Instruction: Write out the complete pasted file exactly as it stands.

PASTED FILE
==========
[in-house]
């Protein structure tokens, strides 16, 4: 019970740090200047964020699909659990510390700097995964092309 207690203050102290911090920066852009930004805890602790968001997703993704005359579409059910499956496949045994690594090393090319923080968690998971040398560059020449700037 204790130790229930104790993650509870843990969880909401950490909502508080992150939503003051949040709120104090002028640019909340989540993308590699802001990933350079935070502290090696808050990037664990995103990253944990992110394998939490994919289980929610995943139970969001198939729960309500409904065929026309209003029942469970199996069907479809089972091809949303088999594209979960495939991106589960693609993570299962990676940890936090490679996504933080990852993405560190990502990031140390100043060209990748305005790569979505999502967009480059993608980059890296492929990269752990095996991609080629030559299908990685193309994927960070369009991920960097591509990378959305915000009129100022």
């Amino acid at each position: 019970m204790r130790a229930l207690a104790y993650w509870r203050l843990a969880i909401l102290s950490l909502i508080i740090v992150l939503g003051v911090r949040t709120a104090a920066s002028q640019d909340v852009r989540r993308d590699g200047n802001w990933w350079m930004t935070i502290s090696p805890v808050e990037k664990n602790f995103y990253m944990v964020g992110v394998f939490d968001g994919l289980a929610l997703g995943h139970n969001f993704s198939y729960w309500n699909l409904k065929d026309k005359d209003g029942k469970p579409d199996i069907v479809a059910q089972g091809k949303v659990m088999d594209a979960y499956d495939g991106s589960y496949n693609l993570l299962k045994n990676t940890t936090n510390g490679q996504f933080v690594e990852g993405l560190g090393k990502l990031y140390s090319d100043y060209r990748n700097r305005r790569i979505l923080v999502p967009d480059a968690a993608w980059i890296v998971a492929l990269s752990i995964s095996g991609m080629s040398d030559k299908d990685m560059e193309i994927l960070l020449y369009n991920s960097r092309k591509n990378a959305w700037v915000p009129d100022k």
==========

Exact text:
[in-house]
């Protein structure tokens, strides 16, 4: 019970740090200047964020699909659990510390700097995964092309 207690203050102290911090920066852009930004805890602790968001997703993704005359579409059910499956496949045994690594090393090319923080968690998971040398560059020449700037 204790130790229930104790993650509870843990969880909401950490909502508080992150939503003051949040709120104090002028640019909340989540993308590699802001990933350079935070502290090696808050990037664990995103990253944990992110394998939490994919289980929610995943139970969001198939729960309500409904065929026309209003029942469970199996069907479809089972091809949303088999594209979960495939991106589960693609993570299962990676940890936090490679996504933080990852993405560190990502990031140390100043060209990748305005790569979505999502967009480059993608980059890296492929990269752990095996991609080629030559299908990685193309994927960070369009991920960097591509990378959305915000009129100022």
């Amino acid at each position: 019970m204790r130790a229930l207690a104790y993650w509870r203050l843990a969880i909401l102290s950490l909502i508080i740090v992150l939503g003051v911090r949040t709120a104090a920066s002028q640019d909340v852009r989540r993308d590699g200047n802001w990933w350079m930004t935070i502290s090696p805890v808050e990037k664990n602790f995103y990253m944990v964020g992110v394998f939490d968001g994919l289980a929610l997703g995943h139970n969001f993704s198939y729960w309500n699909l409904k065929d026309k005359d209003g029942k469970p579409d199996i069907v479809a059910q089972g091809k949303v659990m088999d594209a979960y499956d495939g991106s589960y496949n693609l993570l299962k045994n990676t940890t936090n510390g490679q996504f933080v690594e990852g993405l560190g090393k990502l990031y140390s090319d100043y060209r990748n700097r305005r790569i979505l923080v999502p967009d480059a968690a993608w980059i890296v998971a492929l990269s752990i995964s095996g991609m080629s040398d030559k299908d990685m560059e193309i994927l960070l020449y369009n991920s960097r092309k591509n990378a959305w700037v915000p009129d100022k």